Thursday, May 17, 2012

Dough Days

Feeding The Washed Starter
Ah ha, making dough!  For the next couple of days I'll take you through the process.  There will be lots of pictures so you can see the beautiful yeasts developing.  This recipe is always a work in progress because yeast is such a living thing.  Everything effects it, probably even my mood, which was good today so I'm hoping for awesome dough.  I'm having my new chef and some other chef friends over for pizza next week so I hope for a great batch of dough.  I always experiment a little.

Freshly Mixed
Here is my 4 day process:  I start with a sour dough yeast that is a combination of 2 yeast strains, one from Sicily and one from the Naples region of Italy.  I keep it in the fridge and revive it when I'm going to make dough.  So on Monday I gave it a good washing (added half again water, gave it a good stir & poured out all but 1 cup), then I proceeded to start feeding it.  1/3 cup of rye flour, 1/3 cup 00 Caputo flour & 2/3 cup water.  Thereafter, until today, I fed it every morning the same way, pouring off all but 1 cup of starter, and adding the flour mix & water in equal amounts. You can always substitute fresh yeast like you buy in the store, which is best.  Use about a 1/4 cake for this amount of dough.

2 Hours
Today, Thursday, I made the dough.  You start by measuring out 3lbs 12oz of Caputo 00 flour in a mixing bowl.  Then get 1 liter of 79 degree water.  Today I mixed into the water 3/4 cup of the natural, sour dough yeast with 1/2 teaspoon of dry yeast because I couldn't get any fresh yeast at the store.  I prefer just a pinch of fresh yeast to give the dough a more yeasty taste and it also gives the dough reliability that the sometimes unpredictable sour dough lacks.  I love the sour dough flavor, but too much can mask the yeasty flavor of the Neapolitan style pizza dough I've fallen in love with.  So I've settled on this 50/50 combination.

4 Hours - Ready To Use!
Putting the water & yeast combination in the bowl of a mixer, add 1/2 the flour and mix on the lowest setting for 5 minutes.  It helps to hand mix it some at first if you're using an electric mixer.  Then add the salt and the rest of the flour.  It's always good to hold back a cup or so of flour to see how wet the mixture is.  You can always add more flour but you can't take it back.  Too much flour or too much mixing will make your dough tough, hard to handle, and chewy.  Not good, the wetter you can work it the better.  Mix it again for 10 minutes at the lowest speed.  Today my mixer overloaded after 5 minutes so I just took it out of the mixer and hand kneaded it for another 5 minutes.  You just want the gluten to start forming but not over work it.  The magic happens over the 4 days where the flavor and gluten continue to develope!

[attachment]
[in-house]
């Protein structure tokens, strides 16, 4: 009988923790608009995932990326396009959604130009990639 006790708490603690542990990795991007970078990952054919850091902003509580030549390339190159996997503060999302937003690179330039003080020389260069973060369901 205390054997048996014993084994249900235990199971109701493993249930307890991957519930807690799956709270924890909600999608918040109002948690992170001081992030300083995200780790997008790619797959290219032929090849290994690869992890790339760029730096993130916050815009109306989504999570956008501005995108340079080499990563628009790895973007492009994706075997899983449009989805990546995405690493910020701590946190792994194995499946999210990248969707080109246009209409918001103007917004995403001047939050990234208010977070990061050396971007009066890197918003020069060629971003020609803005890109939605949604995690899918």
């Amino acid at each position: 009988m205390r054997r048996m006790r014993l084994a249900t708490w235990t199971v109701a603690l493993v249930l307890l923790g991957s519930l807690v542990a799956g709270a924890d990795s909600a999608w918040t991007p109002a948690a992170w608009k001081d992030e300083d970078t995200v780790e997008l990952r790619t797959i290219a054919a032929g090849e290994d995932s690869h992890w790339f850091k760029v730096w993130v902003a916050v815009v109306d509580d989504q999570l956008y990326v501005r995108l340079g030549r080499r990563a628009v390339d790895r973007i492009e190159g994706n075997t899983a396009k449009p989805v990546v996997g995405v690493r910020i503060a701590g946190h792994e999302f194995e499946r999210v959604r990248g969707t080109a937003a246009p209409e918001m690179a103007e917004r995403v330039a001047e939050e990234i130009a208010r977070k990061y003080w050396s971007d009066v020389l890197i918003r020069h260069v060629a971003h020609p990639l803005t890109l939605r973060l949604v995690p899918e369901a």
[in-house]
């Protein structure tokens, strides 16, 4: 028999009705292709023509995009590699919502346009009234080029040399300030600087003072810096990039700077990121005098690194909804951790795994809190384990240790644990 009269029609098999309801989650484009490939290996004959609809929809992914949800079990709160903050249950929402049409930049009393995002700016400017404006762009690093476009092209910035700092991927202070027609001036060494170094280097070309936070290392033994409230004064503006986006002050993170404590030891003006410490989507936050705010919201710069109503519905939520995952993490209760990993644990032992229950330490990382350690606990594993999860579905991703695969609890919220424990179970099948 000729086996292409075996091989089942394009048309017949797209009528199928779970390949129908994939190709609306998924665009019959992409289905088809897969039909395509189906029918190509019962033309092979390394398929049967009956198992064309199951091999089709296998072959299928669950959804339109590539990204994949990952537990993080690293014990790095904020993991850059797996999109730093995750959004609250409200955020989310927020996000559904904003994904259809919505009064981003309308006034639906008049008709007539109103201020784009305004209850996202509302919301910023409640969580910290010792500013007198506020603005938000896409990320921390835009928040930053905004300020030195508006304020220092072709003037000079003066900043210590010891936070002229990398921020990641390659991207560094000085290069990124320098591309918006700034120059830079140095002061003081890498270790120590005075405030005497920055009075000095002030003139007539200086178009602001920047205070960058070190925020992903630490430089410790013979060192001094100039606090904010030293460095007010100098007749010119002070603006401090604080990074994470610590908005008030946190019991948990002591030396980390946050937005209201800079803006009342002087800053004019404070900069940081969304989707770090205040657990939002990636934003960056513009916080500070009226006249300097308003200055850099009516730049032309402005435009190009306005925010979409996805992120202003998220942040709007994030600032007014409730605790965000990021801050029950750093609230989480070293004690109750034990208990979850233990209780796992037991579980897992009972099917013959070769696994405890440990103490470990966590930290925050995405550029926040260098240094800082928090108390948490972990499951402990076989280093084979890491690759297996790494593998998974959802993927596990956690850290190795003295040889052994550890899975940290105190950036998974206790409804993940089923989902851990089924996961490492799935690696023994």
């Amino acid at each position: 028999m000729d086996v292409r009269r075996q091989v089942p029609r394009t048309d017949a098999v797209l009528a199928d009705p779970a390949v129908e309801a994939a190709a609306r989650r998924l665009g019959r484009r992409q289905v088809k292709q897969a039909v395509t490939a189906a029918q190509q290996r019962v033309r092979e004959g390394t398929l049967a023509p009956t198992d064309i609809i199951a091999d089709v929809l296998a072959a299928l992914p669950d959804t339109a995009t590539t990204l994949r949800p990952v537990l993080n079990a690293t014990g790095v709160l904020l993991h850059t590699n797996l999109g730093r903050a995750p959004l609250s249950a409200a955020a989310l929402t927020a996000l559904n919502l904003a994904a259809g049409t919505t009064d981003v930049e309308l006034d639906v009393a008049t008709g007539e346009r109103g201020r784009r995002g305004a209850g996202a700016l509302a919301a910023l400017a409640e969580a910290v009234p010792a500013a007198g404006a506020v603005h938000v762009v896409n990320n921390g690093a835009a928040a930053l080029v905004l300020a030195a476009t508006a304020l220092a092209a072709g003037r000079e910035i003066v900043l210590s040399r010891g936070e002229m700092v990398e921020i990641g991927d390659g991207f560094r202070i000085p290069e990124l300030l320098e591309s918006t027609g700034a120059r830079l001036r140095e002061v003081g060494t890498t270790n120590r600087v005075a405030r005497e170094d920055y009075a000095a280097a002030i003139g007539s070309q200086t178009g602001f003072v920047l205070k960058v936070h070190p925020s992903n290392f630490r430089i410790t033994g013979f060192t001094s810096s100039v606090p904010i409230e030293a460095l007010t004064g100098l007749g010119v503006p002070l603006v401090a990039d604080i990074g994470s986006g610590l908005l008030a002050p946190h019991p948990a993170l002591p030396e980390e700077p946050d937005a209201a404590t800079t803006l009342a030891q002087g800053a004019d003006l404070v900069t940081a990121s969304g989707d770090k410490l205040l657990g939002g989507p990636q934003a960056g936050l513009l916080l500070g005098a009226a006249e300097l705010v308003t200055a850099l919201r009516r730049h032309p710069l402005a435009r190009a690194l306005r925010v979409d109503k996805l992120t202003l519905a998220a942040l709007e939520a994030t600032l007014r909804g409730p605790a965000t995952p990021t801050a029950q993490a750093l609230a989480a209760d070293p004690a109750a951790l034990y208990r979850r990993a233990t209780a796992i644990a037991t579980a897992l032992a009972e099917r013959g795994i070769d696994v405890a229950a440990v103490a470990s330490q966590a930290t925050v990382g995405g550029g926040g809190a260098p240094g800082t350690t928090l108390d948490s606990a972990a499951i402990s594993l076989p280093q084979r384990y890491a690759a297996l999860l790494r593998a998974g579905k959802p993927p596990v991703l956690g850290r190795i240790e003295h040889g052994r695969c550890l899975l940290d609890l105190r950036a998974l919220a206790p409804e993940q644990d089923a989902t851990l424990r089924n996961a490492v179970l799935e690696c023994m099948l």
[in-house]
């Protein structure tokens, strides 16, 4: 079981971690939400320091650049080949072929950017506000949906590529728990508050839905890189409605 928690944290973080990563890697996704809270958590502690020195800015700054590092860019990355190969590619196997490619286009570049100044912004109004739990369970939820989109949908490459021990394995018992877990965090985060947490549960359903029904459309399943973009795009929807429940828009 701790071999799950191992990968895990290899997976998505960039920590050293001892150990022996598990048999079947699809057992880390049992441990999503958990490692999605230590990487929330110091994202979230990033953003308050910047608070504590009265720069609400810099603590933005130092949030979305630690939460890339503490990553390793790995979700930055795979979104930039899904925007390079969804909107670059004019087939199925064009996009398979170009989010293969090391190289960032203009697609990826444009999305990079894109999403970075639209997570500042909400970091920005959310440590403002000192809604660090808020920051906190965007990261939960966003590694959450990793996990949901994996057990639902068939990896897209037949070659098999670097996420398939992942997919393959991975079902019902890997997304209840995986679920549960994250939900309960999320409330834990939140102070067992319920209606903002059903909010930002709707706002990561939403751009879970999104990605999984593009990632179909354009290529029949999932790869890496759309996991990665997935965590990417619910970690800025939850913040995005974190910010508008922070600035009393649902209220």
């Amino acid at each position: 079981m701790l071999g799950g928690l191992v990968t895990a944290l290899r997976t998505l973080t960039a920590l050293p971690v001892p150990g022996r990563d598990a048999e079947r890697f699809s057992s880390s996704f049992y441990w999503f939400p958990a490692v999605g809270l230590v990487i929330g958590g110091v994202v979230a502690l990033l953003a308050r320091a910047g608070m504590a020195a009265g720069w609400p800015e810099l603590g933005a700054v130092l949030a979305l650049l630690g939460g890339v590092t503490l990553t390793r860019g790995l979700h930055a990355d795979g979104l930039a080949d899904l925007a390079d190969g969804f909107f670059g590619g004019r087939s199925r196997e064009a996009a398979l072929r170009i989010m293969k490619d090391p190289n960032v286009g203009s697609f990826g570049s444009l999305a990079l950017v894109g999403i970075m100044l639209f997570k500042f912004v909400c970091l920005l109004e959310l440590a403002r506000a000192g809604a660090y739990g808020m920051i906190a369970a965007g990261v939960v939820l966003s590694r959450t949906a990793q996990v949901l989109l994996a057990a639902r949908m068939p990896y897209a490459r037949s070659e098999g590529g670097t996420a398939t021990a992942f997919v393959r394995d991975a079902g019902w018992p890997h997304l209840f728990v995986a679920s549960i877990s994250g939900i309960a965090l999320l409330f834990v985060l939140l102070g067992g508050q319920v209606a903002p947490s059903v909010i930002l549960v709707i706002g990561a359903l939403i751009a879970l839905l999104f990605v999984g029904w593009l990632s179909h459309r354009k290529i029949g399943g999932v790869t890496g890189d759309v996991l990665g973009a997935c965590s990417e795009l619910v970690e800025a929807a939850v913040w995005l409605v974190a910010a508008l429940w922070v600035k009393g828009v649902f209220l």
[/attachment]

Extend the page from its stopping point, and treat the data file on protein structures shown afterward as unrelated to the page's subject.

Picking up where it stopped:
Water and Yeast
So then it goes into the large container you see here and is left out at room temperature, which today was 71 degrees.  You can see how much it grew in 5 hours.  This proofing time is a changing target, what you want is for it to at least double in size and the time it takes to do so will depend on temperature, humidity, yeast type and freshness, so get a personal relationship with your dough! 

Off it went into the fridge, and off I went to choir rehearsal!  Singing to your dough may or may not help.  Like plants and pets, its controversial, but for me its therapy, and all life goes better with songs and praise!

To be continued.......

5 Minutes Mixed

Hand Kneaded

Done, Ready To Proof

Ready To Rise

5 Hours Doubled - Into Fridge

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